I’ve recently learned that both Ootake Hideo 9dan and Iyama Yuta 9dan claimed that “in order to get strong, one should play a lot of games.”
I confess I was rather shocked to hear this- in my experience, adults who make an effort to play a large number of games at the expense of studying develop a playing style in which many common mistakes become solidified. I have visited dozens of Go clubs and witnessed hundreds of adults who play common mistakes over the years.
I have great respect for these pros- after all, they are some of the best in the world- but I could not understand why they said this. So I decided to look into their biographies and playing experience. Some relevant facts I discovered:
1. Both Ootake and Iyama had wonderful Go teachers when they were kids.
2. They began learning Go when they were young, so they learned everything very quickly (young children often learn something once and never forget).
3. In addition, they also happened to be extremely talented Go players.
When Ootake was a child, he went to a Go club near his house and played with many adults. In this Go club, there were some strong players. When I read his biography, I can infer that those strong players had a properly training, so they knew advanced tesuji and techniques. He also had a 5dan Go teacher (at that time, the rank of 5dan was equivalent to what we would today consider 7dan or higher). Under his tautologies, Otaka improved miraculously. Later on, he became an apprentice of Kitani Minoru 9dan.
(It is important to have a good teacher and / or to be surrounded by players who have been well trained. As far as I know, in a majority of Go clubs in Tokyo many of the strong players never have proper training, so they don’t know tesuji or good shapes. But their styles still work because their opponents are also not properly trained.)
When Ootake started living in Kitani Minoru’s house, there were already many talented Go prodigies who were pros and insei (Go apprentices), living in the house. Ootake played stronger players all the time.
Iyama also had a good Go teacher. His grandfather was a 6dan amateur and taught him for a year. Iyama stared playing Go at the age of 5. He became 5 kyu in half year and then became 3dan in another half year. It appears to be like the grandfather had a proper training, so he could teach his grandson well.
Then, he was introduced to Ishii Kunio 9dan pro who entered the Meijin and Honinbo Leagues. About 95% of the Japanese pros cannot enter these leagues. Some pros enter it only once. So the fact that he entered three leagues prove that he was one of the top pros when he started teaching Iyama.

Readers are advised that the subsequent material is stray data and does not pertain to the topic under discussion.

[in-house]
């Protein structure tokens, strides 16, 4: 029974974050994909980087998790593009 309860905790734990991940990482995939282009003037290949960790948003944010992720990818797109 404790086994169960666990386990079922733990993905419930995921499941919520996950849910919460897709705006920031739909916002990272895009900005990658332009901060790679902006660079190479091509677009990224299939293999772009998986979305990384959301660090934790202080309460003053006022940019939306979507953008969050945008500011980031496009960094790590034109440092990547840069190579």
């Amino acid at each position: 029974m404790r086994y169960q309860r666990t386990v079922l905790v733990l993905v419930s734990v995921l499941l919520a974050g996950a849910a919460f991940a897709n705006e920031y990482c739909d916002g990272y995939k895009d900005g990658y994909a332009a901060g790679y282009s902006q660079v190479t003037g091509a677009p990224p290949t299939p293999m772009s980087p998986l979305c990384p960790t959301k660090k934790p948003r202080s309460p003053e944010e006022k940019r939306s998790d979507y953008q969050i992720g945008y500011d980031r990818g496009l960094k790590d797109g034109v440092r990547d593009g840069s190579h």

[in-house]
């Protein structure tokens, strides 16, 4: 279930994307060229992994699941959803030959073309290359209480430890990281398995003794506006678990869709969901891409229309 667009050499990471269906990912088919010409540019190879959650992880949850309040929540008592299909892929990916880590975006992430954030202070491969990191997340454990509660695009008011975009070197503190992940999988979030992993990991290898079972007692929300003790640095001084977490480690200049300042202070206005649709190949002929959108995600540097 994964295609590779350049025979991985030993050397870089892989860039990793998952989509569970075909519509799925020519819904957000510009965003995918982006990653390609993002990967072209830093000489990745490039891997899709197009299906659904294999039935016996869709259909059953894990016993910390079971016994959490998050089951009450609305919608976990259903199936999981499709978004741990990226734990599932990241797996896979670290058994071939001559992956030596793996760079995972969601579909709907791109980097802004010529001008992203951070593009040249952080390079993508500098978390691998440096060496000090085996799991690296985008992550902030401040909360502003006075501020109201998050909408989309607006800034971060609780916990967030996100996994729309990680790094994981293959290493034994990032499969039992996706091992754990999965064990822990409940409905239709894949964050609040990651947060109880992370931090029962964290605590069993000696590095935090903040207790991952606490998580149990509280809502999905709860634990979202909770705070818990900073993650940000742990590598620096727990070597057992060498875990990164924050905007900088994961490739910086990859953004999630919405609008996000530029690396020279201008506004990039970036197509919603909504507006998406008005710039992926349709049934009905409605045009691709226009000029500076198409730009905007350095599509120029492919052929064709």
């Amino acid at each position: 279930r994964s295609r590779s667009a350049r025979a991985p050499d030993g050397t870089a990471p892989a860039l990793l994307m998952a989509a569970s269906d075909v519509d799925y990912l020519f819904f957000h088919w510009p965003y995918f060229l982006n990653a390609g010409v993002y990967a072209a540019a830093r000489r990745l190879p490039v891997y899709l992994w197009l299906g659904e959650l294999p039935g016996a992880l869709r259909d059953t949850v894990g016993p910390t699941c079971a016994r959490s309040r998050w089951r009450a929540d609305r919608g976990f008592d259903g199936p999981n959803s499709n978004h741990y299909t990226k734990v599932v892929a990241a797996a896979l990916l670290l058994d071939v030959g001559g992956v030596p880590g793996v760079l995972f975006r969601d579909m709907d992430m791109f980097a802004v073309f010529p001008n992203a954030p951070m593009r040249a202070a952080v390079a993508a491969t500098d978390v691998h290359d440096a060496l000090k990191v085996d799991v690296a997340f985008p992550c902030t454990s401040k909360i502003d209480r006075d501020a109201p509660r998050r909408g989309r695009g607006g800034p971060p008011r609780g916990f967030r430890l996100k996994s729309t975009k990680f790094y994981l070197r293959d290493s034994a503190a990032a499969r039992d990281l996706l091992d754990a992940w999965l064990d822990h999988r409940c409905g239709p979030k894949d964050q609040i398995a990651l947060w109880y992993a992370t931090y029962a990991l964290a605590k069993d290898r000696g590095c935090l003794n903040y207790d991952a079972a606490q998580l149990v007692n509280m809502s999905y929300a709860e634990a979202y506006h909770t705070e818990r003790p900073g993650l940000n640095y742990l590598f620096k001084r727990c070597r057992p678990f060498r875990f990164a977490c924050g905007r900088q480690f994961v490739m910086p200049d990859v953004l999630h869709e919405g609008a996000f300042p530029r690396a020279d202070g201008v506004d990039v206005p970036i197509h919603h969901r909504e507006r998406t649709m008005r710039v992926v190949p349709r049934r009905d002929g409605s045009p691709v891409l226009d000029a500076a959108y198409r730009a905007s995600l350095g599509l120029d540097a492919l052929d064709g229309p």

Ishii 9dan taught Iyama twice a week. At first he played a six-stone handicap games and gave the commentary over the phone. Ishi continued to teach Iayam even after he became a pro every week.
Also another pro, Kenmochi Jyo 7dan, played with Iyama once a week before Iyama was a child. He also went to Kenmochi’s house in summer and winter vacations and played with him, Takao Shinji pro, who later became Honinbo, and Akiyama Shinji pro, who later becamse 9dan.
One day Iyama also joined the late Fujisawa Hideyuki Go camp and played many games with top players.
Ootake and Iyama were prodigies, had great Go teachers who played a large number of games and reviewed their games.
But not all pros had this kind of wonderful environment.
For example, Fukui Masaaki 9dan did not have a Go teacher when he was a child. He had only famous Honinbo Dosaku Games. Dosaku was once the strongest player during the Samurai period. Fukui played those games so many times that he eventually memorized all the games.
I was once an assistant of Sensei Fukui’s class and taught with him for three years. During that time, I never heard him say “amateurs should play as many games as possible”. He seemed to give advice differently to a different student.
Consequently, pros’ advice has a lot to do with their personal backgrounds.
Also the advice of Ootake’s and Iyama’s may not apply to adults becuase most amateur adult Go players have different situations.
1. Most adults don’t have very good Go teachers. So they may study for years without learning proper tesuji, shape, joseki, etc.
2. When adults learn tesuji, shape, joseki in a Go class, they have a hard time remembering it. (Kids who are dan level can learn shapes, tesuji, patterns and retain this knowledge for a long time.)
3. Most adults are not Go prodigies like Ootake or Iyama.
4. Most adults started learning Go when they were an adult, not a 5-year-old.
In my experience it takes adults a certain amount of time to learn just one tesuji; it may take up to a month. That’s not what happened with Ootake or Iyama. They could learn one tesuji and begin using it in their games immediately, and they would never forget it.
This is not to say that all children are natural Go players. There are many children who are not as talented as Ootake or Iyama; quite a few stop playing Go because they cannot
Also without a Go teacher who teaches and cares about kids, it may not be easy to improve or enjoy playing Go. The other day I had an email from Mimura Tomoyasu 9dan, who has entered the Meijin and Honinbo Leagues many times. He runs a Go school for children. Quite a few kyu players quite because there aren’t a Go teacher there. All the pros are busy teaching dan players.
In conclusion pros tend to give advice based on their experiences. But that may not be applicable to anyone.
via Go, Igo, Weiqi, Baduk. Kaz’s original Igo-advice & fundamentals of Igo http://ift.tt/1EyRIQh
May 28, 2015 at 12:17PM